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slowthai

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Someone who disagrees with you is not committing a logical fallacy just because they disagree with you. Anecdotes aren't data, but at some point the small ns together become a very large n, and the overwhelming consensus is that faculty exams are usually terrible and not representative of nbme. A HUGE confounder in your argument is that people know they have to take step, and so they are still studying for step on top of studying for faculty exams. It's likely that people are doing well on step in spite of faculty exams, not because of them.

Agree 100%. Also, smart people are smart people. They are going to do well on exams regardless. They love to act like correlation is causation and pat themselves on the back for a job well done.

These admins act like their curricula is the holy grail of medical education, lol. How many times have I heard from other students "I should have never listened to my school and trusted the curriculum, I should've been relying on board resources instead"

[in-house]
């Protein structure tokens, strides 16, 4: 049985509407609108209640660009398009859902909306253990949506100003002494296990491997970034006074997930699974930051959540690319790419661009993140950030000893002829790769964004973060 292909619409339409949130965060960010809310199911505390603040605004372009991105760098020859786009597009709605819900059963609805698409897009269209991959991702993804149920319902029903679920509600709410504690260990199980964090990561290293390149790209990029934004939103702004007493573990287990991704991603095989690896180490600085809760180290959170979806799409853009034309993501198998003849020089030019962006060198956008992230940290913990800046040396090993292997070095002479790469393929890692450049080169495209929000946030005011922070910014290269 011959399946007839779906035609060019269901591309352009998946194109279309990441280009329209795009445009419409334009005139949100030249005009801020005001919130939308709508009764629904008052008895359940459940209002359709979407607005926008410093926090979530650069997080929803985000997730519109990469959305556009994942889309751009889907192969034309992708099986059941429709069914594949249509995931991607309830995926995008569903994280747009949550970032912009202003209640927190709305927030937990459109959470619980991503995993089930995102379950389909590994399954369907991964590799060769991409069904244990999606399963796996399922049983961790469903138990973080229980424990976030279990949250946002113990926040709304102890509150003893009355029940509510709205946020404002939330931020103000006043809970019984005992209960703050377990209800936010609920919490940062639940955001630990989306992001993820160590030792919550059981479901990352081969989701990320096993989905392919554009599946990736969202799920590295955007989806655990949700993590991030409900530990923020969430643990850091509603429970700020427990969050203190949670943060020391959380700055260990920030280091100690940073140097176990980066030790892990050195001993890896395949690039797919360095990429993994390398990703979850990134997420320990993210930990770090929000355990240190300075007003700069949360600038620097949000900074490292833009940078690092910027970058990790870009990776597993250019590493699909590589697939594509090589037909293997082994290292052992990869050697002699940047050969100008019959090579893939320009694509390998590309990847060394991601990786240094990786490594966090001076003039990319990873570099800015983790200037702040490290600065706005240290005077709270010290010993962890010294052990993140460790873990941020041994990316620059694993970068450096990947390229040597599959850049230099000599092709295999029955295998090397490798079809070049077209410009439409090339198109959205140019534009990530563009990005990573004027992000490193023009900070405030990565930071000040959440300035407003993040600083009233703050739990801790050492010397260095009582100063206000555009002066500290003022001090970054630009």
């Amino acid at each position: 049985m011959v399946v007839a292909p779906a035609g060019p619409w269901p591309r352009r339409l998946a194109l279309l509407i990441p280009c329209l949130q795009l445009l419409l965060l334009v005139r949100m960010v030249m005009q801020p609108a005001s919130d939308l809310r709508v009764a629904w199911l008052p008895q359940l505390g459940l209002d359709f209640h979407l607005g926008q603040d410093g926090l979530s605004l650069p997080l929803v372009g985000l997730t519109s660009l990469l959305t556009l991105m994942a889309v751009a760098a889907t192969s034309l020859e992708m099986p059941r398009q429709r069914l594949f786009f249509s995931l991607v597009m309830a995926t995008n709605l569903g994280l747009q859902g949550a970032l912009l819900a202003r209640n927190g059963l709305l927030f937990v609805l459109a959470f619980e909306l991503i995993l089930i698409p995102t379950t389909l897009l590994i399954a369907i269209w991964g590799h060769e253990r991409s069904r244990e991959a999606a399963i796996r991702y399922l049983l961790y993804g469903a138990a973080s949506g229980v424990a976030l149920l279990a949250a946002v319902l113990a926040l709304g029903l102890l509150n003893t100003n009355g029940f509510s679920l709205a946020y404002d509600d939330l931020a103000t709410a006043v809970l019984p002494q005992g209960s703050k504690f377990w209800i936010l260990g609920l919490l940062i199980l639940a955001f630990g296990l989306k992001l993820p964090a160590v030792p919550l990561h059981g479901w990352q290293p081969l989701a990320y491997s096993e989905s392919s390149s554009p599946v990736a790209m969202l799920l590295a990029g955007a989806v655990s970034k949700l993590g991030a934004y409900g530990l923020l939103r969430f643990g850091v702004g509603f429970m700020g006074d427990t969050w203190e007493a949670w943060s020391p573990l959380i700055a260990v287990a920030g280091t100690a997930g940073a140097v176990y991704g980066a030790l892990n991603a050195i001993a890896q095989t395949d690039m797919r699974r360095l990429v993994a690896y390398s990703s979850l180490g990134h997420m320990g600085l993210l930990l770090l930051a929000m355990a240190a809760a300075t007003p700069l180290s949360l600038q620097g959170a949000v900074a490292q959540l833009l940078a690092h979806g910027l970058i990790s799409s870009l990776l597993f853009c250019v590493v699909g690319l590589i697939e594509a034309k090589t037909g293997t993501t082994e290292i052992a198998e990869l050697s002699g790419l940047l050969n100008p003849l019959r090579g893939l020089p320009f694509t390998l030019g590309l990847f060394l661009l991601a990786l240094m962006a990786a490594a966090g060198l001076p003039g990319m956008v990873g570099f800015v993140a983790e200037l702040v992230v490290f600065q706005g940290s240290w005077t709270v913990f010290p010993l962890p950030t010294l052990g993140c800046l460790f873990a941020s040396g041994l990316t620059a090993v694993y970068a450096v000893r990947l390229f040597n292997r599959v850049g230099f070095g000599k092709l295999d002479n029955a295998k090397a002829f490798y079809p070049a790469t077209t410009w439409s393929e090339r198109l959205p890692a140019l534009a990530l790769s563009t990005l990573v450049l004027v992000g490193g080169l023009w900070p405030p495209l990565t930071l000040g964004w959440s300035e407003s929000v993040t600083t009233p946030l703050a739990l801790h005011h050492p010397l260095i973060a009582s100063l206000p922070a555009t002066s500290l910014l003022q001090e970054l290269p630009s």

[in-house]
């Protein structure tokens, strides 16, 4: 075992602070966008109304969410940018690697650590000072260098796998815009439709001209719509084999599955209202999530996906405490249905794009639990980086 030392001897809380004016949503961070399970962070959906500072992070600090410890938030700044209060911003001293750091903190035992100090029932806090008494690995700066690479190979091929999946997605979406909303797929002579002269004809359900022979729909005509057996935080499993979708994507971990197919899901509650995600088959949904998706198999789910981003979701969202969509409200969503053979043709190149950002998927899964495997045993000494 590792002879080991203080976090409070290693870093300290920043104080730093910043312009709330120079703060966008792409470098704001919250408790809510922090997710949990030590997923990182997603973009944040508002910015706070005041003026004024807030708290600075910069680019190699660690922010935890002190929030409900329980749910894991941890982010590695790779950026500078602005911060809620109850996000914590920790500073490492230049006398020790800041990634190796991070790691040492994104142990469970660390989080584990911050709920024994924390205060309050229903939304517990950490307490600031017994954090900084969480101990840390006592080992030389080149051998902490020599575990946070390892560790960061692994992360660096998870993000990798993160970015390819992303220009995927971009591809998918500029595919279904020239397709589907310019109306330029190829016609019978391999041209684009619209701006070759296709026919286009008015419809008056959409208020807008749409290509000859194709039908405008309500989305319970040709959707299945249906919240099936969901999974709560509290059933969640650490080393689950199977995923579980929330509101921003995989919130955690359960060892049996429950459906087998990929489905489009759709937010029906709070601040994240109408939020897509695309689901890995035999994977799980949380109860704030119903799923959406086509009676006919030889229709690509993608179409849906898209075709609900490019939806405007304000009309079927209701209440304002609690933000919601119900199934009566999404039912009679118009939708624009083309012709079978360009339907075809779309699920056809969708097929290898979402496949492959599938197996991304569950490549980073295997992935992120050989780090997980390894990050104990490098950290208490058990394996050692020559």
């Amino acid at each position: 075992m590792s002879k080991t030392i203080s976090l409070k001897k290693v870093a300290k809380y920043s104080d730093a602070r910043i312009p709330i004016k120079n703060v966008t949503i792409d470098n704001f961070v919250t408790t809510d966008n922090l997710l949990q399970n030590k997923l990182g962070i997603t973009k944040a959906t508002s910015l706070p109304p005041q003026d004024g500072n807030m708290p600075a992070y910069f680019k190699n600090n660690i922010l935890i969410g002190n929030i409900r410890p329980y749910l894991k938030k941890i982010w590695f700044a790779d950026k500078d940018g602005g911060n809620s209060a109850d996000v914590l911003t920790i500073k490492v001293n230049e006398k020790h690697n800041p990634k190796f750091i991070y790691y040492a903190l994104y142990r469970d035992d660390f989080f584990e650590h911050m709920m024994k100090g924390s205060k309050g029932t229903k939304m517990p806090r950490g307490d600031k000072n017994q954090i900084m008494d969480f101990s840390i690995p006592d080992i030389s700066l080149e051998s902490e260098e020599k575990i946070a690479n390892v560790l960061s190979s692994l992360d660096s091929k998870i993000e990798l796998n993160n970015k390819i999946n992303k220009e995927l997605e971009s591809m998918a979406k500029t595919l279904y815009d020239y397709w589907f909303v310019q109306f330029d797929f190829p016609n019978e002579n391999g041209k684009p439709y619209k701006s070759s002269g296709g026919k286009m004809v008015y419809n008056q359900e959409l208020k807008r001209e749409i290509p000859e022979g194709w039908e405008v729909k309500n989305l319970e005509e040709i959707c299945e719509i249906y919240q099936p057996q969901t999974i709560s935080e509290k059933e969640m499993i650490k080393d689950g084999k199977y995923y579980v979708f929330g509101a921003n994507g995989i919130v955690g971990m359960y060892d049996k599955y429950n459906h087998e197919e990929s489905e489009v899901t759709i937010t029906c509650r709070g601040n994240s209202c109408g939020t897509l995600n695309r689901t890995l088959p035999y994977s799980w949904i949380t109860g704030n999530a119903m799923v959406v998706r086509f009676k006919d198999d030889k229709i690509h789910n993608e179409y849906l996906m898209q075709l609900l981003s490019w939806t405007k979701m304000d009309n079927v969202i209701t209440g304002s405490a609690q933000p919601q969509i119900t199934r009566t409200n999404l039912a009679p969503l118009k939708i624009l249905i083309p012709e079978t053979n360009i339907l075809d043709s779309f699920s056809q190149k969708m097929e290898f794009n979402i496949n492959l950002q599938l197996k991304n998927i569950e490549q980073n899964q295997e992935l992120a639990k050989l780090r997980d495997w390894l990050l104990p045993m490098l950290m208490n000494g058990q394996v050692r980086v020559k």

Why are they threatened by the fact that we use superior resources? They should just be happy for us and get out of the way. It's medical school for medical students, not medical school for faculty/admin
 
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Goro

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If I have learned anything in my few years in the world of medical education, its that medical education admins will say/write/publish anything that will affirm their own beliefs. I would bet if we actually broke down the average step score of someone finishing zanki vs no anki only school studying it would be a landslide.

All that being said, I was making an entirely different point and this is sidetracking.